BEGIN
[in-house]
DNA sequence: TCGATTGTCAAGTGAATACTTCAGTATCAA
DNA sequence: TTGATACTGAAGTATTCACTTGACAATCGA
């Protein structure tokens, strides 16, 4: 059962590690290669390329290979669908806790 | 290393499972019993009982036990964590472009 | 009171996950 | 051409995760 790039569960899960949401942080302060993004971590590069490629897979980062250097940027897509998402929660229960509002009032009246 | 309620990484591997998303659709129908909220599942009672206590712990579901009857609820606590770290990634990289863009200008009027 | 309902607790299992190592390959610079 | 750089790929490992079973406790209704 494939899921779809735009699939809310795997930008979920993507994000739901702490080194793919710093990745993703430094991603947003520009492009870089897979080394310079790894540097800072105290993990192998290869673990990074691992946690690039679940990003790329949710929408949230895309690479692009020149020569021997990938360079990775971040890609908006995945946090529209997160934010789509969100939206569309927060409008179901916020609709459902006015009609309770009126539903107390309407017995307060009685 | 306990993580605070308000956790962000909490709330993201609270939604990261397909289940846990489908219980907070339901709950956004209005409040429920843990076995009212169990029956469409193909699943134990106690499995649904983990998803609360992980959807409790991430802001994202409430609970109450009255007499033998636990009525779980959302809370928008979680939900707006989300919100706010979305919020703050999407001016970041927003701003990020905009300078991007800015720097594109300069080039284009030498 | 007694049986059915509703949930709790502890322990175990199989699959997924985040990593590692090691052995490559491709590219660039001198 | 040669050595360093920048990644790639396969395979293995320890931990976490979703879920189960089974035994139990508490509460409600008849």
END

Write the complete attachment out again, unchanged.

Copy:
[in-house]
DNA sequence: TCGATTGTCAAGTGAATACTTCAGTATCAA
DNA sequence: TTGATACTGAAGTATTCACTTGACAATCGA
């Protein structure tokens, strides 16, 4: 059962590690290669390329290979669908806790 | 290393499972019993009982036990964590472009 | 009171996950 | 051409995760 790039569960899960949401942080302060993004971590590069490629897979980062250097940027897509998402929660229960509002009032009246 | 309620990484591997998303659709129908909220599942009672206590712990579901009857609820606590770290990634990289863009200008009027 | 309902607790299992190592390959610079 | 750089790929490992079973406790209704 494939899921779809735009699939809310795997930008979920993507994000739901702490080194793919710093990745993703430094991603947003520009492009870089897979080394310079790894540097800072105290993990192998290869673990990074691992946690690039679940990003790329949710929408949230895309690479692009020149020569021997990938360079990775971040890609908006995945946090529209997160934010789509969100939206569309927060409008179901916020609709459902006015009609309770009126539903107390309407017995307060009685 | 306990993580605070308000956790962000909490709330993201609270939604990261397909289940846990489908219980907070339901709950956004209005409040429920843990076995009212169990029956469409193909699943134990106690499995649904983990998803609360992980959807409790991430802001994202409430609970109450009255007499033998636990009525779980959302809370928008979680939900707006989300919100706010979305919020703050999407001016970041927003701003990020905009300078991007800015720097594109300069080039284009030498 | 007694049986059915509703949930709790502890322990175990199989699959997924985040990593590692090691052995490559491709590219660039001198 | 040669050595360093920048990644790639396969395979293995320890931990976490979703879920189960089974035994139990508490509460409600008849």